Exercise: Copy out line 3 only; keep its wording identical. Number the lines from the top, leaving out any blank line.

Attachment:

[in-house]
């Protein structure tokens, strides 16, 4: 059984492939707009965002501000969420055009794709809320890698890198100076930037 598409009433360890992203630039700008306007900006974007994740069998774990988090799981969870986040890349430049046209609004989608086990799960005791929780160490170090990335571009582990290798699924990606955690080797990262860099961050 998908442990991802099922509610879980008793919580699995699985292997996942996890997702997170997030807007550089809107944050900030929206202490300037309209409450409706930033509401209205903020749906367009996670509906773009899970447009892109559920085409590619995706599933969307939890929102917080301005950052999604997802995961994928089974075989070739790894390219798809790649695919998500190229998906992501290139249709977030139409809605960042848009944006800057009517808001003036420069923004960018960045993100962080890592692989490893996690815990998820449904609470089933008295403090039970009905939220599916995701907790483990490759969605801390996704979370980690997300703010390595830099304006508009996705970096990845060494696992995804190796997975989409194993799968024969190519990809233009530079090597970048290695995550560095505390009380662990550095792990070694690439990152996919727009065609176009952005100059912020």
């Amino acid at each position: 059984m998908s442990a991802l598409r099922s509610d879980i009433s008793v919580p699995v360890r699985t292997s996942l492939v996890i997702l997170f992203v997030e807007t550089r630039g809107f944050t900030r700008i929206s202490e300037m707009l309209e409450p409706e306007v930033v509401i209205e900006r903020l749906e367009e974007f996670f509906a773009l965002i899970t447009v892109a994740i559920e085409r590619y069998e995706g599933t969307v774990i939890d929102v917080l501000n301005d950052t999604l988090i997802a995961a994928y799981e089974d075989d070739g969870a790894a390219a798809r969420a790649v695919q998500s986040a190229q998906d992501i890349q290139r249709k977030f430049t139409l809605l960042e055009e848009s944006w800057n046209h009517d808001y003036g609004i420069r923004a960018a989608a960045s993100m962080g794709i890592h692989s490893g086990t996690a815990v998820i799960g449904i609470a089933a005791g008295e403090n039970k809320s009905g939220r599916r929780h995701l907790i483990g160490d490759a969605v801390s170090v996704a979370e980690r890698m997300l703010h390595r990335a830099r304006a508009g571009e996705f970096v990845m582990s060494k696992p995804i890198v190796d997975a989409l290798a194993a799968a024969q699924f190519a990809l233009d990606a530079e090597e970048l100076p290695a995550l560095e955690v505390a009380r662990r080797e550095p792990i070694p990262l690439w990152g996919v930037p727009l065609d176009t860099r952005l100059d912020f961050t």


């Amino acid at each position: 059984m998908s442990a991802l598409r099922s509610d879980i009433s008793v919580p699995v360890r699985t292997s996942l492939v996890i997702l997170f992203v997030e807007t550089r630039g809107f944050t900030r700008i929206s202490e300037m707009l309209e409450p409706e306007v930033v509401i209205e900006r903020l749906e367009e974007f996670f509906a773009l965002i899970t447009v892109a994740i559920e085409r590619y069998e995706g599933t969307v774990i939890d929102v917080l501000n301005d950052t999604l988090i997802a995961a994928y799981e089974d075989d070739g969870a790894a390219a798809r969420a790649v695919q998500s986040a190229q998906d992501i890349q290139r249709k977030f430049t139409l809605l960042e055009e848009s944006w800057n046209h009517d808001y003036g609004i420069r923004a960018a989608a960045s993100m962080g794709i890592h692989s490893g086990t996690a815990v998820i799960g449904i609470a089933a005791g008295e403090n039970k809320s009905g939220r599916r929780h995701l907790i483990g160490d490759a969605v801390s170090v996704a979370e980690r890698m997300l703010h390595r990335a830099r304006a508009g571009e996705f970096v990845m582990s060494k696992p995804i890198v190796d997975a989409l290798a194993a799968a024969q699924f190519a990809l233009d990606a530079e090597e970048l100076p290695a995550l560095e955690v505390a009380r662990r080797e550095p792990i070694p990262l690439w990152g996919v930037p727009l065609d176009t860099r952005l100059d912020f961050t």